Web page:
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Weeshie Fogarty interview: The legendary broadcaster on what makes Kerry football so special

Weeshie’s book, The Heart and Soul of Kerry Football, will be released this September

Weeshie Fogarty hosting an episode of Radio Kerry's Terrace Talk.
Weeshie Fogarty hosting an episode of Radio Kerry's Terrace Talk.

20 SEPTEMBER 2015 — better known as All-Ireland Sunday among the loyal devotees of the GAA football championship — has arrived

In the upper tier of the Hogan Stand, commentators, pundits and journalists alike are cramming together a few final pieces of preparation ahead of the much-anticipated clash between Dublin and Kerry. For many of them, they are putting the crowning touches on what has been a rigorous week of study and research ahead of the big match.

Statistics, form, articles, figures, interviews.

All of them compiled together provide a directory of everything that may be required for the culmination of the GAA sporting year.

One man refrains from the mare’s nest, sitting back quietly observing both teams going through their pre-match routine.

Weeshie Fogarty has yet to complete a jot of preparation and has no plans to start. A microphone lies before him but Weeshie is unruffled by the prospect of entering kitchens, cars and headsets all over the world in just a few moments’ time.

“I maintain myself that if you have done it yourself, if you have gone through it yourself, if you have a programme in front of you and you know your players and your football, I don’t find that you ever have to prepare too long,” Fogarty admits.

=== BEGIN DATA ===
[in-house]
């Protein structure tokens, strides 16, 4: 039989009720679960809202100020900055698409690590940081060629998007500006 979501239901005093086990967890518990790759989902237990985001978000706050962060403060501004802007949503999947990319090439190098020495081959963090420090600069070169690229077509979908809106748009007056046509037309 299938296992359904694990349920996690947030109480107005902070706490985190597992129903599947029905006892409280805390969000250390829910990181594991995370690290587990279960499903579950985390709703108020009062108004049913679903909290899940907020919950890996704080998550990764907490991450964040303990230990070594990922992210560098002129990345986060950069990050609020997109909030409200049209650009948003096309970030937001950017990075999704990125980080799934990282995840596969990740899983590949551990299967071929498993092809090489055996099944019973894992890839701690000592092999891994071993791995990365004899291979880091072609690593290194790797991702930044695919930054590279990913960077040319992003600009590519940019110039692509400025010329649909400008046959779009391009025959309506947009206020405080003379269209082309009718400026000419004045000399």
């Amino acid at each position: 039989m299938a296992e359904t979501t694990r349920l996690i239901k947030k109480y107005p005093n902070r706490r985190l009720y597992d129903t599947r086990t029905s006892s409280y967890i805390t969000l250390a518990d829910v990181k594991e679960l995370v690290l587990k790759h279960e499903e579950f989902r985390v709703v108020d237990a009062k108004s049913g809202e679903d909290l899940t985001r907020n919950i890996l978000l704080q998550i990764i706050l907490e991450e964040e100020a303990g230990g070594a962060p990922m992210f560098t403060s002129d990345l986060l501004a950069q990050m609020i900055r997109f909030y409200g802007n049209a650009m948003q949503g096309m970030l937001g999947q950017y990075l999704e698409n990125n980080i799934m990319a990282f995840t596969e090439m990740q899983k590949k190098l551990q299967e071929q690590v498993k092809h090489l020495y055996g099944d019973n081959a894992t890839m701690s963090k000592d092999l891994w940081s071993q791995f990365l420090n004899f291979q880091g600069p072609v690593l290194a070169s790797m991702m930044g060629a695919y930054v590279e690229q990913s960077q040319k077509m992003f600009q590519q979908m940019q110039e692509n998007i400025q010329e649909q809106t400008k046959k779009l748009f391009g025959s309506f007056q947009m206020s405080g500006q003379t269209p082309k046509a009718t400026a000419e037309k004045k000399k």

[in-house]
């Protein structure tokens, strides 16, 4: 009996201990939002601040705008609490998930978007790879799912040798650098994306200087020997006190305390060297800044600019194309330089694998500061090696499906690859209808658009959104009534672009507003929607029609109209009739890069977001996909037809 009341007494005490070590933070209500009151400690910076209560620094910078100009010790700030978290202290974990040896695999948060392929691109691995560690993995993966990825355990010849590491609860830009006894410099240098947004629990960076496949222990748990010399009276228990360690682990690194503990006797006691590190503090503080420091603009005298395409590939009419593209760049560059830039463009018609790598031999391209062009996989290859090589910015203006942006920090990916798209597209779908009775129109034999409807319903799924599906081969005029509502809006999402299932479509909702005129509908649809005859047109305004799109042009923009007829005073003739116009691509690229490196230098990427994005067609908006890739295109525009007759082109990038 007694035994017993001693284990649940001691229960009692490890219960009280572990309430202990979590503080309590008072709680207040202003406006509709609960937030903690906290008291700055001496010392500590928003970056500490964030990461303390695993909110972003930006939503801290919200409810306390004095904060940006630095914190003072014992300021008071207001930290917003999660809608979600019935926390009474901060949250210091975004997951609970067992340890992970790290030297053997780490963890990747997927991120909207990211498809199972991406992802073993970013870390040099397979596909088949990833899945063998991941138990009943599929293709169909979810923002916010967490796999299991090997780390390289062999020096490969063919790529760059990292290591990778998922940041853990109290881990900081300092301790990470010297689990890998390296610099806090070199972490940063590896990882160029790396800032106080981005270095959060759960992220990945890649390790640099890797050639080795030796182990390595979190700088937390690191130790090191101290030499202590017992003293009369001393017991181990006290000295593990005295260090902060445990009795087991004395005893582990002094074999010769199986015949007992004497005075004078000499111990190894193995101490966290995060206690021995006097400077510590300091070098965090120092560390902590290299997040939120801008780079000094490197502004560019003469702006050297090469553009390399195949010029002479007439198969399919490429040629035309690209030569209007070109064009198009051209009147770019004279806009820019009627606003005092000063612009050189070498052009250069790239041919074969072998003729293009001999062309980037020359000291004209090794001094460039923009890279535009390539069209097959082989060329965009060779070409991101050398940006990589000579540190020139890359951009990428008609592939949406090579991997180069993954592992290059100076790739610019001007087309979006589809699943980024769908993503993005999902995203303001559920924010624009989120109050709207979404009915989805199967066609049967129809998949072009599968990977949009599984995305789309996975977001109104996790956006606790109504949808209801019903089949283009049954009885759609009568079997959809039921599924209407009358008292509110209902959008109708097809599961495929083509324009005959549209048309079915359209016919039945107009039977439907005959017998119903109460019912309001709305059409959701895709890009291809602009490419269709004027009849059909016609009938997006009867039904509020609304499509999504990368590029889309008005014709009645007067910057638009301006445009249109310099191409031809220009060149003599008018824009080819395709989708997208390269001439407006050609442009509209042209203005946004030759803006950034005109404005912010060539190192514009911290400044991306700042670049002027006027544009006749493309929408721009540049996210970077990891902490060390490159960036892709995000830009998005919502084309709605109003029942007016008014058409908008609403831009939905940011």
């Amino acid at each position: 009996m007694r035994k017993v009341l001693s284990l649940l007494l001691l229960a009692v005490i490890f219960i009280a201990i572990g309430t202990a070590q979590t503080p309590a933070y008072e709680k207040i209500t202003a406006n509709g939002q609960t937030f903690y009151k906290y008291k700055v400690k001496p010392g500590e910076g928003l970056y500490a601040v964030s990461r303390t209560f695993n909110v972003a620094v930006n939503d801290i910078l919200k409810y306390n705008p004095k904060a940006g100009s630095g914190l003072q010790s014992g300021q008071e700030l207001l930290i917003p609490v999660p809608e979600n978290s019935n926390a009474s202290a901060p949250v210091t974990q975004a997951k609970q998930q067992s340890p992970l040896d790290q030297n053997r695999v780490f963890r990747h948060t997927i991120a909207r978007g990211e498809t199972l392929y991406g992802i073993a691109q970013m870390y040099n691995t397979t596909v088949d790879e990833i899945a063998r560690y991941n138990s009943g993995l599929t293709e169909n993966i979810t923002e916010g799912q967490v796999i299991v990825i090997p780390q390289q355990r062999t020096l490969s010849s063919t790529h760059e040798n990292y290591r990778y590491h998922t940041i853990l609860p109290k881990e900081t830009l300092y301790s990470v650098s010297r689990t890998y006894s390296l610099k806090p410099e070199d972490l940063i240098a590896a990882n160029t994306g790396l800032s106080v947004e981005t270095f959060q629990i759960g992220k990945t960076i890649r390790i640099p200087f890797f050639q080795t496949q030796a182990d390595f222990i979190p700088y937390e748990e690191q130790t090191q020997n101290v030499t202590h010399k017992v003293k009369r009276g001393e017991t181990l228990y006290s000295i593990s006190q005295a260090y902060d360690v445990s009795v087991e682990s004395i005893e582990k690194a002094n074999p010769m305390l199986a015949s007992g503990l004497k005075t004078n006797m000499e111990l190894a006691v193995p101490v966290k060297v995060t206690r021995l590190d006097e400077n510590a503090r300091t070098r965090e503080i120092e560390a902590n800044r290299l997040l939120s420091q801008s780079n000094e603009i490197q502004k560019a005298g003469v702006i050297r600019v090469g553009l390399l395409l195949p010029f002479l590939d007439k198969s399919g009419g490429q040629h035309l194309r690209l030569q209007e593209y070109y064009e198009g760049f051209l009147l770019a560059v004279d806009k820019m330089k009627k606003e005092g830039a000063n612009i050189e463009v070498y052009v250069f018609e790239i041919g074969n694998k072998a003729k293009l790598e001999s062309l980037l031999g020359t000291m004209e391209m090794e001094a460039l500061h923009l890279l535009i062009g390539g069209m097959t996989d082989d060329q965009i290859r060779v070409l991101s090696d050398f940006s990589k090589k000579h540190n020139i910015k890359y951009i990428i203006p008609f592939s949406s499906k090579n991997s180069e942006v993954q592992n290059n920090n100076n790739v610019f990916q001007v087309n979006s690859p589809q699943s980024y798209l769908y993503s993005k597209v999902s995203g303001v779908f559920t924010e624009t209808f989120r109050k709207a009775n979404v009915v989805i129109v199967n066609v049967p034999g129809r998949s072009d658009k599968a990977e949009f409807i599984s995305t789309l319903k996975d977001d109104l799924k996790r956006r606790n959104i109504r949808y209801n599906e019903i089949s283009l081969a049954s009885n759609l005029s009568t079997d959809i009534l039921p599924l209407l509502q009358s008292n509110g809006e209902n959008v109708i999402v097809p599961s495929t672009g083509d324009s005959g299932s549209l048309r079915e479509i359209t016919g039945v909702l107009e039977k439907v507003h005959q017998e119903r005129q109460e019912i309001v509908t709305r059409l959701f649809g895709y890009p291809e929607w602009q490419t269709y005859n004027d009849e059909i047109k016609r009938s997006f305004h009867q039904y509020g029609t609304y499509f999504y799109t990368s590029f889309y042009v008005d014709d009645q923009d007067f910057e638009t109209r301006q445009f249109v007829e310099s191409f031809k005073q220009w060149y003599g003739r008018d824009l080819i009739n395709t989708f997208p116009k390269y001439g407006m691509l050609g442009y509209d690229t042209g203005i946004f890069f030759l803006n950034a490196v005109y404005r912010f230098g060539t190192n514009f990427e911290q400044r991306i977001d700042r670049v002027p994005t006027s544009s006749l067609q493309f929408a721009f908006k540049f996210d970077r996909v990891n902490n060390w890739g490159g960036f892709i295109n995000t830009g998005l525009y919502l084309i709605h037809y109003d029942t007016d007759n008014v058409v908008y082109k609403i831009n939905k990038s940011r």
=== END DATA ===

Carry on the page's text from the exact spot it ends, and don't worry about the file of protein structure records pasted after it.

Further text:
This is a man who epitomizes dedicating your life to your job. Captivated by the Sam Maguire Cup coming to the Presentation Monastery National School, Killarney in 1953, an infatuation and devotion to the game of football began to bud.

TheHeartAndSoulofKerryFootball (1) "The Heart and Soul of Kerry Football" by Weeshie Fogarty is due for release this September. Source: Picasa

Various factors gradually began to intersect, each one developing the passion of the man that can be heard every Monday on Radio Kerry’s acclaimed sports show, Terrace Talk.

“Even though there wasn’t that much football in the family, my grandfather was a Tipperary man and he left me a medal when he died that he had won in 1897 in Cahir, Tipperary.

“After that then, of course, growing up in the town of Killarney, football becomes part and parcel of your life and you just kind of grow into it and it becomes an obsession,” he tells The42.

Approached by O’Brien Press to write a book about his knowledge encapsulating everything about the tradition of Kerry football from the 1950s to the present day, Fogarty immediately obliged.

The Heart and Soul of Kerry Football cuts right through the surface of football in the county, unveiling the kernel of the sport that seems to drive its inhabitants’ passion to the brink of madness.

“There are three things that matter to the people of Kerry. Family comes first, then football, and then religion.”

General view of the Kerry fans Kerry fans celebrate winning the 2007 Munster SFC title. Source: Cathal Noonan/INPHO

Of the plethora of footballing stalwarts which reside between the Macgillguddy Reeks, the Dingle Peninsula, the Blasket Islands and Fitzgerald Stadium in the heart of the proud Kingdom, a person more informed on the state of Kerry football will not be found.

Type “Weeshie Fogarty” into YouTube and you’re likely to get a snippet from his Radio Kerry show a number of years ago as the presenter struggled with a concert that his producer was attending.